seventh evening of the blending of the
handfasting
oils. The moon outside the window was strong and bright. She held one of the
jars up to her eye, and the moonlight became a starburst in the opaque glass.
Silver light ran from the bottle like drops of mercury.

"Yes," she breathed. "It might."

She poured the oil from this jar
into a second. Then she took the empty one and hid it in her secret chest.
After undressing in the moon's soft light, she anointed herself with some of
the newly blended oil. She sniffed at the perfume still glistening on her skin;
a deep, sensual draught. It thrummed her nerves and her muscles were treated to
an involuntary spasm.

It affected her. She felt strong.

"What are you doing in the
dark?" Alex said as he came into the bedroom.

"Don't put the light on."

He was slightly tipsy. The wine had
made him perspire, and he smelled good. It was an attractive manly odour she
thought she'd ceased to appreciate through familiarity. He stood against the
bed, fumbling with the buttons on his shirt.

Maggie flung herself on him.

Alex gasped, bouncing against the
mattress with Maggie astride him. She tore the shirt off his back, buttons
bulleting across the room. Alex strangled a protest as she rained bites and
kisses on him, pinning him by his arms. A strange noise was coming from her throat.
It made him want to laugh. Giggling, he tried to throw her off, but she was
amazingly strong. She was gulping loudly between biting and kissing and sucking
at his neck and shoulders. Pinning his chest with one hand, she tore at his
trousers with the other, scratching him with her sharp fingernails.

Then he was completely naked and
she was stretched over him. It was as if someone had thrown open the door to a
white-hot furnace. There was a roaring in his ears. Maggie was drenched in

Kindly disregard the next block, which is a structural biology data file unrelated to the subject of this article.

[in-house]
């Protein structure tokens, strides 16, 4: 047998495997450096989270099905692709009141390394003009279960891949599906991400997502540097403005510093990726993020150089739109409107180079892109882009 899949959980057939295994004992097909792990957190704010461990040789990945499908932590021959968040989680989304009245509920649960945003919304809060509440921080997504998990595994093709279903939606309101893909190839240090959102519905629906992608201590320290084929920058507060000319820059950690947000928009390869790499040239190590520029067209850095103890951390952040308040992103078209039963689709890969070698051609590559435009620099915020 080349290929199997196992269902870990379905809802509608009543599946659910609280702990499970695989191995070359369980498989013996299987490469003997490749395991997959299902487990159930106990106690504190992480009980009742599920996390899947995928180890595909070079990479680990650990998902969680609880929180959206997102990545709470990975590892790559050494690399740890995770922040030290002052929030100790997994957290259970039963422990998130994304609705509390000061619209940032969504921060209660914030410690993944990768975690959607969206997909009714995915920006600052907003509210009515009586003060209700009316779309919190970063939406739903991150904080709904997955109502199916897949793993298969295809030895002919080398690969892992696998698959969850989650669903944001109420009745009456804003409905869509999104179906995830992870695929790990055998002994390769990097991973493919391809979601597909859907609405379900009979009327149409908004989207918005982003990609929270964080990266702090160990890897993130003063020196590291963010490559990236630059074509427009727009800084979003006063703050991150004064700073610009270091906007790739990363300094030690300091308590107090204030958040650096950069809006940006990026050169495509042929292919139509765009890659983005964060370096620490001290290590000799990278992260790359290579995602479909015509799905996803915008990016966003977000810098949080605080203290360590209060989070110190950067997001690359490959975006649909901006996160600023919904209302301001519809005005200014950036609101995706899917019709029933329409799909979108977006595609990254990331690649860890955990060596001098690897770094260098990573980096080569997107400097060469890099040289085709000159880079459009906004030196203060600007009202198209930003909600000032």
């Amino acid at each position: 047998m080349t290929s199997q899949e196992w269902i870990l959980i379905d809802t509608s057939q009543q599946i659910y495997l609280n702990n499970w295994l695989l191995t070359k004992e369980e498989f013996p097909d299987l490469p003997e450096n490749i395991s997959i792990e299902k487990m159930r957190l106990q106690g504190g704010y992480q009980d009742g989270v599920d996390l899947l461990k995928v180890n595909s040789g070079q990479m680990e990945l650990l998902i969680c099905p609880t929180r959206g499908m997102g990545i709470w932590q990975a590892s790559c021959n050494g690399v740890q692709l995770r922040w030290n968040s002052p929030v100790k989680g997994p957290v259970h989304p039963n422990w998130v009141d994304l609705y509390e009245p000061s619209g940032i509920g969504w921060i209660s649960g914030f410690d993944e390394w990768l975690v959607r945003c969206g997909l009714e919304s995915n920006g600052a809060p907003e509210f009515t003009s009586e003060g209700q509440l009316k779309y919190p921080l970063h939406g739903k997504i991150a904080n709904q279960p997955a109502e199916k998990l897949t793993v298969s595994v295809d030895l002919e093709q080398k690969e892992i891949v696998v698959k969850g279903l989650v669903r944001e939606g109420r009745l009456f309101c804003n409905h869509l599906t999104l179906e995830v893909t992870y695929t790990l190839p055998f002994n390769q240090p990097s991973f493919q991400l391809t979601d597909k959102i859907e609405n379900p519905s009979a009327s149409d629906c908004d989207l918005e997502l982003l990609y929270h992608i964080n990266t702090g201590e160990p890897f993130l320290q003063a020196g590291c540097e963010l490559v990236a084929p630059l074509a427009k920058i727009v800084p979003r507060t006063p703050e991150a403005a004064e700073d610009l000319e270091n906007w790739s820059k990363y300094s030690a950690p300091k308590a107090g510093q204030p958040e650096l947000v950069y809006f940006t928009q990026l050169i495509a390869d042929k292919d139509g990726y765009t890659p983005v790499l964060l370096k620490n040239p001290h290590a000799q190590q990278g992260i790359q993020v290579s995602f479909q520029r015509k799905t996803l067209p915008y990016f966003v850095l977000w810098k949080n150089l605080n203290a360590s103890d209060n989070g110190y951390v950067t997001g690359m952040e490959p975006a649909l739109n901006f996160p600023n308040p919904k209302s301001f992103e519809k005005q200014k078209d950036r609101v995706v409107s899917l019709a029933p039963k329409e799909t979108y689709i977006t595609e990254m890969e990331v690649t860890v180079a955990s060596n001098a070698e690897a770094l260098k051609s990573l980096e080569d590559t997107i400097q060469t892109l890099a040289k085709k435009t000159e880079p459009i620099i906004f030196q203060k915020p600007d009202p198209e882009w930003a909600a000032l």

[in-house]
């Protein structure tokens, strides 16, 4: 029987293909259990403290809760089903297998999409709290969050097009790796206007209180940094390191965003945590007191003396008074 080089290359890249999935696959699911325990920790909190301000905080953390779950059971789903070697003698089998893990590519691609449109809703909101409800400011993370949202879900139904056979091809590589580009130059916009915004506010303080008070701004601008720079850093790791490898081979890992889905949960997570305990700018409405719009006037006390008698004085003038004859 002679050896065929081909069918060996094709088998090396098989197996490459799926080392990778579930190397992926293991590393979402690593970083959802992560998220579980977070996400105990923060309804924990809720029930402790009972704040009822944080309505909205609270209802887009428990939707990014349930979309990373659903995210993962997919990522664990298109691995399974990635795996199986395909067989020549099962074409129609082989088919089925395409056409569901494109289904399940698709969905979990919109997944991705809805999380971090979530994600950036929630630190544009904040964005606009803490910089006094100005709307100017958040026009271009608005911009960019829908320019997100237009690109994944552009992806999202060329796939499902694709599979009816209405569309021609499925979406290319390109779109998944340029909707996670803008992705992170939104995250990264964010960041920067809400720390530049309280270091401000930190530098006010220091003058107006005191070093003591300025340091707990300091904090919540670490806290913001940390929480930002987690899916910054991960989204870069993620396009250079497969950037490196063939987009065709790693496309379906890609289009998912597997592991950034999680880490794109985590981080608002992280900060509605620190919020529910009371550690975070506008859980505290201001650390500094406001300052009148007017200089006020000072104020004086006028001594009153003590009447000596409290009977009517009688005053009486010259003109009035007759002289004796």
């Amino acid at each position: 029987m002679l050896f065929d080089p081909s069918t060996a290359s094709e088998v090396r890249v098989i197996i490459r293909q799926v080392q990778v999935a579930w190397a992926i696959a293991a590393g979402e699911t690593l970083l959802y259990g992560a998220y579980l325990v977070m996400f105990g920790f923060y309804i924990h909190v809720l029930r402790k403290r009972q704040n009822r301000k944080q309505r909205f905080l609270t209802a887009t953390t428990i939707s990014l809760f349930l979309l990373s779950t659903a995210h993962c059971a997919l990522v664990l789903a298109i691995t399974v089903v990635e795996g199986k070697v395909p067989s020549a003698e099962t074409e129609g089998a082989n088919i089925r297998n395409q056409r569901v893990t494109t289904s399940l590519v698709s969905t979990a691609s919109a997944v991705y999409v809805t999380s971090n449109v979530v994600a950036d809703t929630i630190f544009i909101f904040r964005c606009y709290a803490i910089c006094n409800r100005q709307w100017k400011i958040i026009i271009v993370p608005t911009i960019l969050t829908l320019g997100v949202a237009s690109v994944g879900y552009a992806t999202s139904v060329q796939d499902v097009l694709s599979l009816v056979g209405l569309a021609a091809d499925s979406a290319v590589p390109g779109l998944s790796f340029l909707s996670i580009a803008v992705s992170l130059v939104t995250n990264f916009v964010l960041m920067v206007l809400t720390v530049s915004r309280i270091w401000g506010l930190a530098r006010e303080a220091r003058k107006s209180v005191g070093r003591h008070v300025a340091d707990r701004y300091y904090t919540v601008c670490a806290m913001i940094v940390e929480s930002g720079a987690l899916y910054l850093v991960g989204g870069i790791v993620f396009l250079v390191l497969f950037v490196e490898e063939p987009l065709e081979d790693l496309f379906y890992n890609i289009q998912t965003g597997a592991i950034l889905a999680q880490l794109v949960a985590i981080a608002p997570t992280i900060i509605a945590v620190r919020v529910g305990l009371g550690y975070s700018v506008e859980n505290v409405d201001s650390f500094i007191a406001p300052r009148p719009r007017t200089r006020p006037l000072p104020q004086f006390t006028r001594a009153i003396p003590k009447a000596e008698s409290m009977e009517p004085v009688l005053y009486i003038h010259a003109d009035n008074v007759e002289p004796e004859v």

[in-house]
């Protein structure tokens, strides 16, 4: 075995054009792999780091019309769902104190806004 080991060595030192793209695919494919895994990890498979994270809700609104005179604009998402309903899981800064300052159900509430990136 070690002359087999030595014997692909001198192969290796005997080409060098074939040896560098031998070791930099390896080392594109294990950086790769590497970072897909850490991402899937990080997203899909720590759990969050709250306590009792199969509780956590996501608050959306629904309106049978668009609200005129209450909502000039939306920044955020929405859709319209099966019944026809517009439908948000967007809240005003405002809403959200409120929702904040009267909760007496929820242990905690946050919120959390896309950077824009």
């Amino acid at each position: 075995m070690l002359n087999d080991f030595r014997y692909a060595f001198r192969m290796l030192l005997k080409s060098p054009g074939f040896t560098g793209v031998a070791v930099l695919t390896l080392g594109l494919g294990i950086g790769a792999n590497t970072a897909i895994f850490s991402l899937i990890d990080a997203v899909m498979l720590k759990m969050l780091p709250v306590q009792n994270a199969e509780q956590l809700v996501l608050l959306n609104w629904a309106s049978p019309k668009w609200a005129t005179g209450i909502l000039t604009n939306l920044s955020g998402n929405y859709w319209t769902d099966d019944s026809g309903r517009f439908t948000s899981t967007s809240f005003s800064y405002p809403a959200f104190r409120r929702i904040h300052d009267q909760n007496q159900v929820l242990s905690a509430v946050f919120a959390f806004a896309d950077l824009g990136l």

perspiration and some incredibly strong scent. Her moist skin glittered in the
moonlight. Still a strange rasping came from her throat as she licked and
kissed and sucked the length of his body, scalp to toe, her tongue rough like a
cat's. It seemed to him she had momentarily lost awareness of
who
and where they were.

He was massively aroused by the
fury and ardour of her attack. He tried to turn her over, to turn her on her
knees so he could penetrate her from behind, but he couldn't find the strength
to shift her.

"Maggie," he said.
"Maggie!"

She slipped his cock inside her
mouth and sucked until it hurt, drawing her sharp nails from his shoulders down
to his feet. Energy crackled from her like a discharge of electricity. She
settled herself with a shimmy, and he felt the furnace heat of her as she
lowered herself onto him, flinging her head back as his full length went inside
her. She convulsed at the penetration, her breasts shivering in the liquid
light, nipples erect to the moon. There was an overpowering odour of sex and sweat
and scent, and a moment when Alex thought he was going to pass out. She pressed